Extracting a Positive From a Negative: Opportunities for CPAs When a “New Normal” Arrives

By Steven E. Sacks, CPA, CGMA, ABC

There are two quotes that are apropos for the coronavirus pandemic. The first was coined by President Kennedy. He said, “The time to repair the roof when the sun is shining.” It was meant to think ahead to potential unforeseen crises and consider the precautionary measures to implement; to either avoid, or at least, mitigate, a major problem before it happens. For the coronavirus pandemic, the ship has already sailed on this philosophy because the government defunded the efforts to deal with a major health crisis (among other missteps).

The second quote is just as relevant even though it has often been applied to matter of politics: “Never let a serious crisis go to waste.” How does this apply to CPAs? Consider those practitioners whose practices comprise only traditional-service clients and who have never provided consulting services, or at least, provided very little. They will have to consider what other advice or services to provide as they try to hold onto their clients, who themselves will face financial hardship.

What’s a Practice to Do?

During this time of uncertainty, opportunities will arise for CPAs to help their clients. The roiling markets have put many small and mid-size businesses in a precarious situation. It is apparent that while the financial audit is one of the less “must have” services, it is still required.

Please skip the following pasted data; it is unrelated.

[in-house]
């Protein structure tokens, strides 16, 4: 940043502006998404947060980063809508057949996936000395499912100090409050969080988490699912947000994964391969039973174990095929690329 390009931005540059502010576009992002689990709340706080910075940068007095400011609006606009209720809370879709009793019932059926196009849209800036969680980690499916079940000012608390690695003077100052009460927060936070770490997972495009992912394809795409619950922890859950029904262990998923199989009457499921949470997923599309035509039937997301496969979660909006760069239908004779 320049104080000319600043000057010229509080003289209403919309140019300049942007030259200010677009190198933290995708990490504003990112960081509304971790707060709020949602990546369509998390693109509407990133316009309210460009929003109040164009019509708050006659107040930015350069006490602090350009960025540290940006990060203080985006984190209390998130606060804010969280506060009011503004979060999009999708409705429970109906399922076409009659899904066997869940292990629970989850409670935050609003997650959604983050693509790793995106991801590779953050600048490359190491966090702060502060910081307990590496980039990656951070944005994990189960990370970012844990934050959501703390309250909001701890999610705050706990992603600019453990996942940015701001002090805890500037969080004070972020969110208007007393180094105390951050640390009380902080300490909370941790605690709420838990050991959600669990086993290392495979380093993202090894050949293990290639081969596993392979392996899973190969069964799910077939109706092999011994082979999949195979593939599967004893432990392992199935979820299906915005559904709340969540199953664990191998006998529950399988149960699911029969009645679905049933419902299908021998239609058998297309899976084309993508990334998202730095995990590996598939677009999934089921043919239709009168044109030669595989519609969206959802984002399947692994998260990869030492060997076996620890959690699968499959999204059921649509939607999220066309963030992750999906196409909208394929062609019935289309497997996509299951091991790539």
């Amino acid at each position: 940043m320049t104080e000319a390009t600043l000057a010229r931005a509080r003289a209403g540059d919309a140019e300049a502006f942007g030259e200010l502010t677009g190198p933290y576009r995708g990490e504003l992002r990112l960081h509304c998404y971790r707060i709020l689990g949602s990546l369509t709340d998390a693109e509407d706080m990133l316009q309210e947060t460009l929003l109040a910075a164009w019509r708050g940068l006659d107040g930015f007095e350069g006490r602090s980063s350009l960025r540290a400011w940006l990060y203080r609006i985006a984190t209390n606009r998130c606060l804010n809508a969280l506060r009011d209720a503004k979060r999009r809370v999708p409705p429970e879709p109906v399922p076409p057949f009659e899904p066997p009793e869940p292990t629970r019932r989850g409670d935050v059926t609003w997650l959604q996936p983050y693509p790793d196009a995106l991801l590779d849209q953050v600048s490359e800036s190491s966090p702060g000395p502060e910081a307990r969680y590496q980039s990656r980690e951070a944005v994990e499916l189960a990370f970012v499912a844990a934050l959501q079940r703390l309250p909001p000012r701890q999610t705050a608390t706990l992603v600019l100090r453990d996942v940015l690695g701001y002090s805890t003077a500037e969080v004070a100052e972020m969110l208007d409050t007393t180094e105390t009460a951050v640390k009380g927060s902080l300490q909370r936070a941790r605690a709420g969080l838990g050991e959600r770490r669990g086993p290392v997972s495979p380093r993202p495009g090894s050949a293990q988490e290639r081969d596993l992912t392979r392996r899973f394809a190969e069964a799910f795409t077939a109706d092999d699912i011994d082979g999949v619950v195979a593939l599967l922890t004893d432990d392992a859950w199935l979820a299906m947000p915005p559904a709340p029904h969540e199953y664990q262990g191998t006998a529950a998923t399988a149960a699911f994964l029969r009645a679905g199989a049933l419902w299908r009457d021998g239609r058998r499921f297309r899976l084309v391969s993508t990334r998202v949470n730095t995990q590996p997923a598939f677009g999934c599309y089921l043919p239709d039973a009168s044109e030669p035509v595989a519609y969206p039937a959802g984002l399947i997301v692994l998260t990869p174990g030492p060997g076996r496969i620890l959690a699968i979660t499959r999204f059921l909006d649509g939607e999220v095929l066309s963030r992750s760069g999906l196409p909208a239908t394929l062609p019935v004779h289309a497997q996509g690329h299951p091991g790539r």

But consider this: once the audit fieldwork is complete, the numbers verified for accuracy and anything unusual is flagged and explained, the financial statements are then delivered to the client. This can take as long as three months from the end of the client’s year-end.

The client is beginning the second quarter of its calendar or fiscal year, the time for identifying, implementing and assessing recommendations is now compressed. If the auditor’s recommendations could have been delivered sooner (by way of quarterly reviews) and a more innovative way of evaluating financial and non-financial activity, there is a good chance that the client might have employed more efficient processes resulting in better financial results.

It is what it is. But it can be something better. How?

Leave No Stone Unturned

CPAs, while conducting an audit, should also be focused on how to help a company to be better positioned for a quicker turnaround once the coronavirus pandemic has dissipated and the economy begins to regain its strength. To demonstrate the actions of a Trusted Advisor, CPAs should look at all the moving parts of the economy and how they impact their clients. It does not matter the size of the CPA practice; it only requires taking a wide-angle view of the market.

Because the return to “normality” will not occur all at once (some industry sectors will take much longer than others), CPA firms should look at potential opportunities.

Consider the area of corporate insolvency services. This covers turnarounds, valuations, workouts, bankruptcy and reorganizations; assisting debtors and trustees; and acting as forensic examiners and mediators and arbitrators.